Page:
Brigid Cole-Adams | Printmaker, Painter and Sculptor 1938-2015

Judith Pugh writes about the life and work of printmaker, sculptor and painter Brigid Cole-Adams, who died in July this year. Judith reflects on Brigid’s life, her intelligence, the relationship between her work and her family, and the sense of humour that underlined her practice.

Brigid Cole-Adams will be remembered not only through her sophisticated, subtle, intelligent work, but that her commitment to family was part of and informed her work.  As Joan Acocella said of Willa Cather “she wasted no energy protesting against the forces that might have stood in her way, she simply opened the door and walked through it.”  The reference to an American writer is appropriate because Brigid trained in the United States, graduating from the Corcoran School of Art in Washington DC, in sculpture and painting in 1984.  She had taken drawing classes in Brisbane in the late 1950s with Jon Molvig and subsequently trained in etching at the Islington Studio and in screen printing at the Camden Institute London.

During her career the new wave of feminism defined the trajectory of many female artists. Brigid, whose marriage took her to the UK and America, used feminist theory, as she used ideas about colonialism, and culture, and indeed the sciences of paleontology and archaeology, as a prism to reflect on human activity.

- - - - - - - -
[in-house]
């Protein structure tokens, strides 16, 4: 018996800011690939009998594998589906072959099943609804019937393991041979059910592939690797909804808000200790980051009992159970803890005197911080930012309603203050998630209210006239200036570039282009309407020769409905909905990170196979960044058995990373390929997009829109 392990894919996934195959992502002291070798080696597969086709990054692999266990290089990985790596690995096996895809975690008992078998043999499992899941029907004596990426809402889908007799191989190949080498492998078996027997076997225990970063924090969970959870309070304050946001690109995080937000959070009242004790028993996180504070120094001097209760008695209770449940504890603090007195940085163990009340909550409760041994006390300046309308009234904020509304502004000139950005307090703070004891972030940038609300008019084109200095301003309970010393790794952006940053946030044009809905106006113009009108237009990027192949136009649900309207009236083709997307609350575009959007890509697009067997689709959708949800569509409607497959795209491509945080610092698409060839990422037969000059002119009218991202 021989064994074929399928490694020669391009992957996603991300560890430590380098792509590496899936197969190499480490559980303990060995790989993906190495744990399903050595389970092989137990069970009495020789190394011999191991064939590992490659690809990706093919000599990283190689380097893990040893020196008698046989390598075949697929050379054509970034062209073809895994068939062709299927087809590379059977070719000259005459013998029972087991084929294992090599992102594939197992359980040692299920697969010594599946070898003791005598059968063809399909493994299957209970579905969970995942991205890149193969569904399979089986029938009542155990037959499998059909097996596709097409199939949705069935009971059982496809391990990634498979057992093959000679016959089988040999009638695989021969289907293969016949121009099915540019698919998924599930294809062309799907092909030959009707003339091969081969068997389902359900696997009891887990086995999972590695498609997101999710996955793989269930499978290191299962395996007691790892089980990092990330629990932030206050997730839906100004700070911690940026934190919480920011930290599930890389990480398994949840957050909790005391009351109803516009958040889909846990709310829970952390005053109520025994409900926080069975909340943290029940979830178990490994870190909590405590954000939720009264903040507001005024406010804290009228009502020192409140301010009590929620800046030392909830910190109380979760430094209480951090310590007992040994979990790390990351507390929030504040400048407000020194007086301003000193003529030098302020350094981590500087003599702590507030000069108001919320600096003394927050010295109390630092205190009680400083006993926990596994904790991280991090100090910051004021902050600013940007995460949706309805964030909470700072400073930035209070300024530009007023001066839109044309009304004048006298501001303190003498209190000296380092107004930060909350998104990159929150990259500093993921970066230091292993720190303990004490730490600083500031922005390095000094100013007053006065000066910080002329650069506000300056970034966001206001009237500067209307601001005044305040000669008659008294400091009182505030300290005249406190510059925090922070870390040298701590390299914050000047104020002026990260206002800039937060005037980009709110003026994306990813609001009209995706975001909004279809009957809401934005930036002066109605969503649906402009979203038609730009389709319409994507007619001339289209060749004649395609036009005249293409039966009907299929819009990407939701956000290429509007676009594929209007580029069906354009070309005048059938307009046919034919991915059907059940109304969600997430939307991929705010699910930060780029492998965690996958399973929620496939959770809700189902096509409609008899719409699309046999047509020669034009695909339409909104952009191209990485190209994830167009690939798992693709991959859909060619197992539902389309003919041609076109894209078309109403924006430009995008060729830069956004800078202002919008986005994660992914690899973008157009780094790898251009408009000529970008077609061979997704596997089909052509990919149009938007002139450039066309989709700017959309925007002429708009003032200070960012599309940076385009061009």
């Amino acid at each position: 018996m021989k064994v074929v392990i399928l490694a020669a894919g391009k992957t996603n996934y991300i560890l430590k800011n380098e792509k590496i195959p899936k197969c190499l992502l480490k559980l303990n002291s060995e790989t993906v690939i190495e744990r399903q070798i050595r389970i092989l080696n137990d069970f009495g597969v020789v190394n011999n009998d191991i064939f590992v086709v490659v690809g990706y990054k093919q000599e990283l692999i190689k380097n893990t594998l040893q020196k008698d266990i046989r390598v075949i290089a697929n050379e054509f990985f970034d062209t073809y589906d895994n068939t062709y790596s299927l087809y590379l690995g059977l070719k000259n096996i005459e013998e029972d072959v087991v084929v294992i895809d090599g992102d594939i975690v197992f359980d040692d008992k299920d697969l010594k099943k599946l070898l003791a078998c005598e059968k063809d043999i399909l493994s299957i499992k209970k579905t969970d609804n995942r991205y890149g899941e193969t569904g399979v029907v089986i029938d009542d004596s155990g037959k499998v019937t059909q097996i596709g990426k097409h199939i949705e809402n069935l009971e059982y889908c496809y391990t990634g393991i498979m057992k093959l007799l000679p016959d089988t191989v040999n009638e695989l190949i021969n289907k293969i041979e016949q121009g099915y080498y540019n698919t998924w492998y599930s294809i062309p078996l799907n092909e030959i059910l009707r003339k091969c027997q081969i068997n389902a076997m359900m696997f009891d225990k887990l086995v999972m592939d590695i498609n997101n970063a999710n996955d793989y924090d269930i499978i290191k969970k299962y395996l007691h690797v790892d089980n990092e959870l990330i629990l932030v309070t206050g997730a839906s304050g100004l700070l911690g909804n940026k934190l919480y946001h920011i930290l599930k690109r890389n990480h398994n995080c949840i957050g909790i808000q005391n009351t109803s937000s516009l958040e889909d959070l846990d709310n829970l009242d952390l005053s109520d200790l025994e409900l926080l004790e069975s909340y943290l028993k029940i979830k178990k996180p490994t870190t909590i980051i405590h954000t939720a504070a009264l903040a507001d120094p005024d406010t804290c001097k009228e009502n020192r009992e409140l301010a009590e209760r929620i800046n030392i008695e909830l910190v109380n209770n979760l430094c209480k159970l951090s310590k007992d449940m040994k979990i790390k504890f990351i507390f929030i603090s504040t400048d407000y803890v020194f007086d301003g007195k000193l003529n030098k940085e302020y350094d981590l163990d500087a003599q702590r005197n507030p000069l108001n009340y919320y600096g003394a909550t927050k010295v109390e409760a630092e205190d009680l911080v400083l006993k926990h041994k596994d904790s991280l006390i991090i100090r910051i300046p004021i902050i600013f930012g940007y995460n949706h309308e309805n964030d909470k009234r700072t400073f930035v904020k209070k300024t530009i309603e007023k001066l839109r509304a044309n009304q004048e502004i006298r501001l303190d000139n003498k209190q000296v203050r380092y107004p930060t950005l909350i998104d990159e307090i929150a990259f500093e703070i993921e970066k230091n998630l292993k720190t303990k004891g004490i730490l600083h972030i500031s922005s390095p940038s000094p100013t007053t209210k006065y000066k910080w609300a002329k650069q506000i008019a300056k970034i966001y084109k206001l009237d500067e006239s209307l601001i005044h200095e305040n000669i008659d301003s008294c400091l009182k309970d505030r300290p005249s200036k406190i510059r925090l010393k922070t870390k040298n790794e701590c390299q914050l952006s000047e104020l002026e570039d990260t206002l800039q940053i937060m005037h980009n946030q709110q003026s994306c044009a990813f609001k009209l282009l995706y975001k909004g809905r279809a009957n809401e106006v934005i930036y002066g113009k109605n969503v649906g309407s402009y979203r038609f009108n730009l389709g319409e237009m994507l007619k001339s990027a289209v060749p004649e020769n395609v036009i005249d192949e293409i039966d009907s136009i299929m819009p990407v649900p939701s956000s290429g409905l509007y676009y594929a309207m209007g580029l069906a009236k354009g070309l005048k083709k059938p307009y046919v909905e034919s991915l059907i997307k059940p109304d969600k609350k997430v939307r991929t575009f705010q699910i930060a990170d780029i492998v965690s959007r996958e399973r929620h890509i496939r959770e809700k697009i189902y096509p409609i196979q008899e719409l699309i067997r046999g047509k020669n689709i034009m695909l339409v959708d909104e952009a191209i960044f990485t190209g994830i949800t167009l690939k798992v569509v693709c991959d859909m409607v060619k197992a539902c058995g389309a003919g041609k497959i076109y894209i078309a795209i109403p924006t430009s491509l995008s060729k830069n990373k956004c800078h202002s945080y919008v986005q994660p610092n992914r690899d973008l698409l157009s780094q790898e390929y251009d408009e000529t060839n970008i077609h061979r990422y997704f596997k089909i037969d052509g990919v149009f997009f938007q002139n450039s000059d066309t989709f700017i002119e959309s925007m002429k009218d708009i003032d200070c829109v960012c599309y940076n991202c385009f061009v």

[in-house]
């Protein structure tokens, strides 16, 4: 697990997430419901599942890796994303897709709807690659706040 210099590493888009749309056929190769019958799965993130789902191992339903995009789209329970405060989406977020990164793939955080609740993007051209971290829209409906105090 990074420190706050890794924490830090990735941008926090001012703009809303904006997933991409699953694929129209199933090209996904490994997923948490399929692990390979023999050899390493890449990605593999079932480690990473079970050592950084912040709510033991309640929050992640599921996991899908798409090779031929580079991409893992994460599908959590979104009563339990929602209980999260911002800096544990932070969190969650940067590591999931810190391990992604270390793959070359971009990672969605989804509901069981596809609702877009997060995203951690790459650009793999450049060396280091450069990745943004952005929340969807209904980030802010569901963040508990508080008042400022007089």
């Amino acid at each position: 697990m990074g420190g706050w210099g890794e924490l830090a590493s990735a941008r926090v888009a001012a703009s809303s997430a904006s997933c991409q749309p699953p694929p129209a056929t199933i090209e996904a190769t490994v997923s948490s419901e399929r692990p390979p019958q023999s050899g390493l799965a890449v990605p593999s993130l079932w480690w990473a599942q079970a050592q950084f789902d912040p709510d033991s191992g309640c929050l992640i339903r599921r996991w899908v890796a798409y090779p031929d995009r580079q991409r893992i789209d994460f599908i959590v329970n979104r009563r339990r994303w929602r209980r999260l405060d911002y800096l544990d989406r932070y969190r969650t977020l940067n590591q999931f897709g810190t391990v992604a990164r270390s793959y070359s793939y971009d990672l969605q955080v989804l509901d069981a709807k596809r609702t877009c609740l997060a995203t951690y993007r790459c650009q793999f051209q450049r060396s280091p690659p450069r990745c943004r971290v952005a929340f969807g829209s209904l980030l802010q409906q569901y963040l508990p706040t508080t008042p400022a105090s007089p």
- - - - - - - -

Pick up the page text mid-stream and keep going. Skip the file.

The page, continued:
Humour and irony were intrinsic to her work, it is focussed and spare, but the washes of transparent polymers in her later landscapes are beautiful not only as elements of the paintings, but in representing the colours and harmonies of the land.  The grids of ploughing, the suggested waterways, which she abstracted even further in her prints, remind the viewer that debates about abstraction and reality are irrelevant to the act of making art.

Brigid’s sculptures, never heavy metal, seem ephemeral, the more because they mainly appeared in installations. However each piece fulfils the criteria of form and texture and colour working to make meaning; and the visitor to her exhibitions found them satisfying from every point of view.

Brigid’s work was shown in regional galleries across Australia, and is represented in The National Gallery of Australia, The State Library of Victoria, the ACT Legislative Assembly, Toowoomba Regional Art Gallery, University Teknologi MARA, Malaysia, the Camden Institute, London, and gives pleasure to many private collectors. She will be missed by family, by friends, and by the artists dealers and curators to whom she was mentor and partner.

Images courtesy Judith Pugh 

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